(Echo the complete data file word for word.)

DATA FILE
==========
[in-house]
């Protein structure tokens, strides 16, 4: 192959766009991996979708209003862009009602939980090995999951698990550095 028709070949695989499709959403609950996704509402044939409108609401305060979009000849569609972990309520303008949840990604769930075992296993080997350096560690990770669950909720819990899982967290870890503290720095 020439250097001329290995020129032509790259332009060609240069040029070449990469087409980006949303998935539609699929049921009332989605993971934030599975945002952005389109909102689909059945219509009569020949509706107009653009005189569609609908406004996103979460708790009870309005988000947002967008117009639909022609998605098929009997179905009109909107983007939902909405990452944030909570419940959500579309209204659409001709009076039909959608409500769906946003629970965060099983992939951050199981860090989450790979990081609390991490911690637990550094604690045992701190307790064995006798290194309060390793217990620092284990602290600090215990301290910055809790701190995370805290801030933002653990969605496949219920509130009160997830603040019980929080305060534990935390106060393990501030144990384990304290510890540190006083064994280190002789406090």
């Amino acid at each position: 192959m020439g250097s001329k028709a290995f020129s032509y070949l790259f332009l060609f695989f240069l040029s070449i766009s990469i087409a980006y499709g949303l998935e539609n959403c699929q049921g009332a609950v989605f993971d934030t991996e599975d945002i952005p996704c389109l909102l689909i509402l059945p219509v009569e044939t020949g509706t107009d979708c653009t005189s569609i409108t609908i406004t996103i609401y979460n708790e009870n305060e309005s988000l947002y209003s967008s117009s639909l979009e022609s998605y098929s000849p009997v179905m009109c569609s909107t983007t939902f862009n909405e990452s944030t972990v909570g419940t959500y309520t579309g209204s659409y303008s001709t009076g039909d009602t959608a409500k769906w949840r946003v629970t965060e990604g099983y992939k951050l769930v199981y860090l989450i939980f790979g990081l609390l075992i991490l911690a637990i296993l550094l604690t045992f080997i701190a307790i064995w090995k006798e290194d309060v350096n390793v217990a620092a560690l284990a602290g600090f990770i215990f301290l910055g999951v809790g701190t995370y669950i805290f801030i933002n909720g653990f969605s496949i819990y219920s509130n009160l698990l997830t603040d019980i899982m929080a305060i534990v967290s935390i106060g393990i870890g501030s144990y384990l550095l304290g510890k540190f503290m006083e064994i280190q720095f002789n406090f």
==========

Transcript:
[in-house]
């Protein structure tokens, strides 16, 4: 192959766009991996979708209003862009009602939980090995999951698990550095 028709070949695989499709959403609950996704509402044939409108609401305060979009000849569609972990309520303008949840990604769930075992296993080997350096560690990770669950909720819990899982967290870890503290720095 020439250097001329290995020129032509790259332009060609240069040029070449990469087409980006949303998935539609699929049921009332989605993971934030599975945002952005389109909102689909059945219509009569020949509706107009653009005189569609609908406004996103979460708790009870309005988000947002967008117009639909022609998605098929009997179905009109909107983007939902909405990452944030909570419940959500579309209204659409001709009076039909959608409500769906946003629970965060099983992939951050199981860090989450790979990081609390991490911690637990550094604690045992701190307790064995006798290194309060390793217990620092284990602290600090215990301290910055809790701190995370805290801030933002653990969605496949219920509130009160997830603040019980929080305060534990935390106060393990501030144990384990304290510890540190006083064994280190002789406090």
């Amino acid at each position: 192959m020439g250097s001329k028709a290995f020129s032509y070949l790259f332009l060609f695989f240069l040029s070449i766009s990469i087409a980006y499709g949303l998935e539609n959403c699929q049921g009332a609950v989605f993971d934030t991996e599975d945002i952005p996704c389109l909102l689909i509402l059945p219509v009569e044939t020949g509706t107009d979708c653009t005189s569609i409108t609908i406004t996103i609401y979460n708790e009870n305060e309005s988000l947002y209003s967008s117009s639909l979009e022609s998605y098929s000849p009997v179905m009109c569609s909107t983007t939902f862009n909405e990452s944030t972990v909570g419940t959500y309520t579309g209204s659409y303008s001709t009076g039909d009602t959608a409500k769906w949840r946003v629970t965060e990604g099983y992939k951050l769930v199981y860090l989450i939980f790979g990081l609390l075992i991490l911690a637990i296993l550094l604690t045992f080997i701190a307790i064995w090995k006798e290194d309060v350096n390793v217990a620092a560690l284990a602290g600090f990770i215990f301290l910055g999951v809790g701190t995370y669950i805290f801030i933002n909720g653990f969605s496949i819990y219920s509130n009160l698990l997830t603040d019980i899982m929080a305060i534990v967290s935390i106060g393990i870890g501030s144990y384990l550095l304290g510890k540190f503290m006083e064994i280190q720095f002789n406090f």